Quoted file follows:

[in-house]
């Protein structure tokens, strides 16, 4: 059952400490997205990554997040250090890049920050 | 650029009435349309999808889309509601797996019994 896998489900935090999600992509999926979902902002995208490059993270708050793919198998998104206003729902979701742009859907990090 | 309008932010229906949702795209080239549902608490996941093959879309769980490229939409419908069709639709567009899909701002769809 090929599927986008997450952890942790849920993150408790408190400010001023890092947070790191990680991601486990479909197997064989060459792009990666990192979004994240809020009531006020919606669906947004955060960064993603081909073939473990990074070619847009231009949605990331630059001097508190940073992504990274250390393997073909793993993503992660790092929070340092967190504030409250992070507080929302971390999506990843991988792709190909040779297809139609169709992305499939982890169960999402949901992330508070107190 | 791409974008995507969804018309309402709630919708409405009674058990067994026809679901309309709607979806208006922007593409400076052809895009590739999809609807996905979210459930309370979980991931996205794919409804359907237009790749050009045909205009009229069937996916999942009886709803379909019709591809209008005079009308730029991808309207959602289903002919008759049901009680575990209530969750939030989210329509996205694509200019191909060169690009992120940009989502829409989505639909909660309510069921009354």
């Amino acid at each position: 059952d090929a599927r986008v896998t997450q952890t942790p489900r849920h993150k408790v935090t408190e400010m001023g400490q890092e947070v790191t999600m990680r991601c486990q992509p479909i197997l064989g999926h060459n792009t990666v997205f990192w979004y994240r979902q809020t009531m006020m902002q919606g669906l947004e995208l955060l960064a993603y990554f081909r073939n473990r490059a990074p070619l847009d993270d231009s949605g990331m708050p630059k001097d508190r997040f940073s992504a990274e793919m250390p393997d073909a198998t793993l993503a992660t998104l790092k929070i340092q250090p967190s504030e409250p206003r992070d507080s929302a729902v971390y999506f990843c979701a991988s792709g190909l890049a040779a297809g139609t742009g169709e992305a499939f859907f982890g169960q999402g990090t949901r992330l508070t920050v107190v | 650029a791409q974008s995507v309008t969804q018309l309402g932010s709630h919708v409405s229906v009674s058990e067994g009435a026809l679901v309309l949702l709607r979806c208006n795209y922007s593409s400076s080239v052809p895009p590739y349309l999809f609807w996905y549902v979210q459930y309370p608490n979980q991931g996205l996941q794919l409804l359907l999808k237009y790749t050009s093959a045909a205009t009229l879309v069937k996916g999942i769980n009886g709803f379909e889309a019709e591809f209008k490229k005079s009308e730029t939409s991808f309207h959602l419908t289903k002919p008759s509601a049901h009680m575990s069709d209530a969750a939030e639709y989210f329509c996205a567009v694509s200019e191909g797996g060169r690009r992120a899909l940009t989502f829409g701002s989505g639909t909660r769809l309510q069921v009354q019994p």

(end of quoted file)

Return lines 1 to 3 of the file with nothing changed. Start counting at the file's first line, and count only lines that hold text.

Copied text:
[in-house]
């Protein structure tokens, strides 16, 4: 059952400490997205990554997040250090890049920050 | 650029009435349309999808889309509601797996019994 896998489900935090999600992509999926979902902002995208490059993270708050793919198998998104206003729902979701742009859907990090 | 309008932010229906949702795209080239549902608490996941093959879309769980490229939409419908069709639709567009899909701002769809 090929599927986008997450952890942790849920993150408790408190400010001023890092947070790191990680991601486990479909197997064989060459792009990666990192979004994240809020009531006020919606669906947004955060960064993603081909073939473990990074070619847009231009949605990331630059001097508190940073992504990274250390393997073909793993993503992660790092929070340092967190504030409250992070507080929302971390999506990843991988792709190909040779297809139609169709992305499939982890169960999402949901992330508070107190 | 791409974008995507969804018309309402709630919708409405009674058990067994026809679901309309709607979806208006922007593409400076052809895009590739999809609807996905979210459930309370979980991931996205794919409804359907237009790749050009045909205009009229069937996916999942009886709803379909019709591809209008005079009308730029991808309207959602289903002919008759049901009680575990209530969750939030989210329509996205694509200019191909060169690009992120940009989502829409989505639909909660309510069921009354």
């Amino acid at each position: 059952d090929a599927r986008v896998t997450q952890t942790p489900r849920h993150k408790v935090t408190e400010m001023g400490q890092e947070v790191t999600m990680r991601c486990q992509p479909i197997l064989g999926h060459n792009t990666v997205f990192w979004y994240r979902q809020t009531m006020m902002q919606g669906l947004e995208l955060l960064a993603y990554f081909r073939n473990r490059a990074p070619l847009d993270d231009s949605g990331m708050p630059k001097d508190r997040f940073s992504a990274e793919m250390p393997d073909a198998t793993l993503a992660t998104l790092k929070i340092q250090p967190s504030e409250p206003r992070d507080s929302a729902v971390y999506f990843c979701a991988s792709g190909l890049a040779a297809g139609t742009g169709e992305a499939f859907f982890g169960q999402g990090t949901r992330l508070t920050v107190v | 650029a791409q974008s995507v309008t969804q018309l309402g932010s709630h919708v409405s229906v009674s058990e067994g009435a026809l679901v309309l949702l709607r979806c208006n795209y922007s593409s400076s080239v052809p895009p590739y349309l999809f609807w996905y549902v979210q459930y309370p608490n979980q991931g996205l996941q794919l409804l359907l999808k237009y790749t050009s093959a045909a205009t009229l879309v069937k996916g999942i769980n009886g709803f379909e889309a019709e591809f209008k490229k005079s009308e730029t939409s991808f309207h959602l419908t289903k002919p008759s509601a049901h009680m575990s069709d209530a969750a939030e639709y989210f329509c996205a567009v694509s200019e191909g797996g060169r690009r992120a899909l940009t989502f829409g701002s989505g639909t909660r769809l309510q069921v009354q019994p």